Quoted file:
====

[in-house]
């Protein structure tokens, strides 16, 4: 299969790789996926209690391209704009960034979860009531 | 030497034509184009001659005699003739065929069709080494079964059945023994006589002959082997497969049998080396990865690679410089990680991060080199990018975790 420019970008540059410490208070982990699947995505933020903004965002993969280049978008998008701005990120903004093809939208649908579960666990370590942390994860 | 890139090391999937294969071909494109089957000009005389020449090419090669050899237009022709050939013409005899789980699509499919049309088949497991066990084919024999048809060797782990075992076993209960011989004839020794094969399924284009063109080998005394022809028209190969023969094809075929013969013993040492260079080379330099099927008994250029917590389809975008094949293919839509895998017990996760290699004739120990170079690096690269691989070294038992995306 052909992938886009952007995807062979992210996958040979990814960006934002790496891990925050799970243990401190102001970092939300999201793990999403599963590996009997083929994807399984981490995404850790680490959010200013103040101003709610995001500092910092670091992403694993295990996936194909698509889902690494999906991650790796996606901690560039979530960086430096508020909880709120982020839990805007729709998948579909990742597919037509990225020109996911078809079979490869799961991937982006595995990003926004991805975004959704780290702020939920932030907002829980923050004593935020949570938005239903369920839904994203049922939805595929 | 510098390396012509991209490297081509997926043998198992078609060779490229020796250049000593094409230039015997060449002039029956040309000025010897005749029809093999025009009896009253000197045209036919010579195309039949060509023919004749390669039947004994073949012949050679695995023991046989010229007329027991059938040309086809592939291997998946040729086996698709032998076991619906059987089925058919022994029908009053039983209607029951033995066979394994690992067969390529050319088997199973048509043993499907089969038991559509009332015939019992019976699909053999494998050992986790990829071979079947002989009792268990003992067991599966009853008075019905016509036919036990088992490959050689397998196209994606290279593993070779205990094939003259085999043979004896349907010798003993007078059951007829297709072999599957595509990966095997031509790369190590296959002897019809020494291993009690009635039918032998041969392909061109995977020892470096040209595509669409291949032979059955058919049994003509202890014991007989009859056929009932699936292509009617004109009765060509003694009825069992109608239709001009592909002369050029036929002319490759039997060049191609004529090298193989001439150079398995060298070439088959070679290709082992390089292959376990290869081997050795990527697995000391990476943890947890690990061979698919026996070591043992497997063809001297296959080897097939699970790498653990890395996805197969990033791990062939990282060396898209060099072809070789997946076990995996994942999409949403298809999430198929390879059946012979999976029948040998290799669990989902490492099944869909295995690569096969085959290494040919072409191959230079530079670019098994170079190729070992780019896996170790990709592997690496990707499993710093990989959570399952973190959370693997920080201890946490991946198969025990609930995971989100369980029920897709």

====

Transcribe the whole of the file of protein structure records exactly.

[in-house]
């Protein structure tokens, strides 16, 4: 299969790789996926209690391209704009960034979860009531 | 030497034509184009001659005699003739065929069709080494079964059945023994006589002959082997497969049998080396990865690679410089990680991060080199990018975790 420019970008540059410490208070982990699947995505933020903004965002993969280049978008998008701005990120903004093809939208649908579960666990370590942390994860 | 890139090391999937294969071909494109089957000009005389020449090419090669050899237009022709050939013409005899789980699509499919049309088949497991066990084919024999048809060797782990075992076993209960011989004839020794094969399924284009063109080998005394022809028209190969023969094809075929013969013993040492260079080379330099099927008994250029917590389809975008094949293919839509895998017990996760290699004739120990170079690096690269691989070294038992995306 052909992938886009952007995807062979992210996958040979990814960006934002790496891990925050799970243990401190102001970092939300999201793990999403599963590996009997083929994807399984981490995404850790680490959010200013103040101003709610995001500092910092670091992403694993295990996936194909698509889902690494999906991650790796996606901690560039979530960086430096508020909880709120982020839990805007729709998948579909990742597919037509990225020109996911078809079979490869799961991937982006595995990003926004991805975004959704780290702020939920932030907002829980923050004593935020949570938005239903369920839904994203049922939805595929 | 510098390396012509991209490297081509997926043998198992078609060779490229020796250049000593094409230039015997060449002039029956040309000025010897005749029809093999025009009896009253000197045209036919010579195309039949060509023919004749390669039947004994073949012949050679695995023991046989010229007329027991059938040309086809592939291997998946040729086996698709032998076991619906059987089925058919022994029908009053039983209607029951033995066979394994690992067969390529050319088997199973048509043993499907089969038991559509009332015939019992019976699909053999494998050992986790990829071979079947002989009792268990003992067991599966009853008075019905016509036919036990088992490959050689397998196209994606290279593993070779205990094939003259085999043979004896349907010798003993007078059951007829297709072999599957595509990966095997031509790369190590296959002897019809020494291993009690009635039918032998041969392909061109995977020892470096040209595509669409291949032979059955058919049994003509202890014991007989009859056929009932699936292509009617004109009765060509003694009825069992109608239709001009592909002369050029036929002319490759039997060049191609004529090298193989001439150079398995060298070439088959070679290709082992390089292959376990290869081997050795990527697995000391990476943890947890690990061979698919026996070591043992497997063809001297296959080897097939699970790498653990890395996805197969990033791990062939990282060396898209060099072809070789997946076990995996994942999409949403298809999430198929390879059946012979999976029948040998290799669990989902490492099944869909295995690569096969085959290494040919072409191959230079530079670019098994170079190729070992780019896996170790990709592997690496990707499993710093990989959570399952973190959370693997920080201890946490991946198969025990609930995971989100369980029920897709």